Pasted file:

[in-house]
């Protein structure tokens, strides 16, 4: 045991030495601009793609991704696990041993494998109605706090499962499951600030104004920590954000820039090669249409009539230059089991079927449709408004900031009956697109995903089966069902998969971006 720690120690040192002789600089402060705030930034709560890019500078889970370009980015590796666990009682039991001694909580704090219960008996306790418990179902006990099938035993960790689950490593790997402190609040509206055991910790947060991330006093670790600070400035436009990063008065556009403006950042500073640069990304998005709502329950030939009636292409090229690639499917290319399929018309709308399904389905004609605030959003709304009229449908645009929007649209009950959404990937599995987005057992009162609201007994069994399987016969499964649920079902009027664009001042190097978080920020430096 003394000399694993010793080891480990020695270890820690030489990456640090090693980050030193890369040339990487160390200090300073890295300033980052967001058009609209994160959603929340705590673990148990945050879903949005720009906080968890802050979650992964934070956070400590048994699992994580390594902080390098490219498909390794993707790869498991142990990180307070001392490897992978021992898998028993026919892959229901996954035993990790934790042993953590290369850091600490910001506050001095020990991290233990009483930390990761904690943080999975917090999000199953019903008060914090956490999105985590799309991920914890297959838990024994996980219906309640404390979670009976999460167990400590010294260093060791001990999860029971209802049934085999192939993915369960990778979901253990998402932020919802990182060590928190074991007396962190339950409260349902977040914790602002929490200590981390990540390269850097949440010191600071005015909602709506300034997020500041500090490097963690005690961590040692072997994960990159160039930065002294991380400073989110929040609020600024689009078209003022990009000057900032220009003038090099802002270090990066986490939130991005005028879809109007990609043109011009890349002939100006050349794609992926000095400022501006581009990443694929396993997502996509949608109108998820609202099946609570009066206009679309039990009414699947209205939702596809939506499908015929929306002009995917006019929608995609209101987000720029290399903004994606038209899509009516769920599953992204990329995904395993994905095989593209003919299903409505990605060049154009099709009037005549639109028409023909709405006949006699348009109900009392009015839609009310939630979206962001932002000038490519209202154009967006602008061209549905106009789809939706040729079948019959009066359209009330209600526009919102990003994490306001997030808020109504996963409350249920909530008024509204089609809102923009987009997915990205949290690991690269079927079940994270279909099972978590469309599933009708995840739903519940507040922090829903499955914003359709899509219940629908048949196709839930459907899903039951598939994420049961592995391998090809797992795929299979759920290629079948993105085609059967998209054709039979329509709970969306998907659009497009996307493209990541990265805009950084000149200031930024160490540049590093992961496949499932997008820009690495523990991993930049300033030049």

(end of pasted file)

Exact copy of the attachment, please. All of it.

[in-house]
């Protein structure tokens, strides 16, 4: 045991030495601009793609991704696990041993494998109605706090499962499951600030104004920590954000820039090669249409009539230059089991079927449709408004900031009956697109995903089966069902998969971006 720690120690040192002789600089402060705030930034709560890019500078889970370009980015590796666990009682039991001694909580704090219960008996306790418990179902006990099938035993960790689950490593790997402190609040509206055991910790947060991330006093670790600070400035436009990063008065556009403006950042500073640069990304998005709502329950030939009636292409090229690639499917290319399929018309709308399904389905004609605030959003709304009229449908645009929007649209009950959404990937599995987005057992009162609201007994069994399987016969499964649920079902009027664009001042190097978080920020430096 003394000399694993010793080891480990020695270890820690030489990456640090090693980050030193890369040339990487160390200090300073890295300033980052967001058009609209994160959603929340705590673990148990945050879903949005720009906080968890802050979650992964934070956070400590048994699992994580390594902080390098490219498909390794993707790869498991142990990180307070001392490897992978021992898998028993026919892959229901996954035993990790934790042993953590290369850091600490910001506050001095020990991290233990009483930390990761904690943080999975917090999000199953019903008060914090956490999105985590799309991920914890297959838990024994996980219906309640404390979670009976999460167990400590010294260093060791001990999860029971209802049934085999192939993915369960990778979901253990998402932020919802990182060590928190074991007396962190339950409260349902977040914790602002929490200590981390990540390269850097949440010191600071005015909602709506300034997020500041500090490097963690005690961590040692072997994960990159160039930065002294991380400073989110929040609020600024689009078209003022990009000057900032220009003038090099802002270090990066986490939130991005005028879809109007990609043109011009890349002939100006050349794609992926000095400022501006581009990443694929396993997502996509949608109108998820609202099946609570009066206009679309039990009414699947209205939702596809939506499908015929929306002009995917006019929608995609209101987000720029290399903004994606038209899509009516769920599953992204990329995904395993994905095989593209003919299903409505990605060049154009099709009037005549639109028409023909709405006949006699348009109900009392009015839609009310939630979206962001932002000038490519209202154009967006602008061209549905106009789809939706040729079948019959009066359209009330209600526009919102990003994490306001997030808020109504996963409350249920909530008024509204089609809102923009987009997915990205949290690991690269079927079940994270279909099972978590469309599933009708995840739903519940507040922090829903499955914003359709899509219940629908048949196709839930459907899903039951598939994420049961592995391998090809797992795929299979759920290629079948993105085609059967998209054709039979329509709970969306998907659009497009996307493209990541990265805009950084000149200031930024160490540049590093992961496949499932997008820009690495523990991993930049300033030049």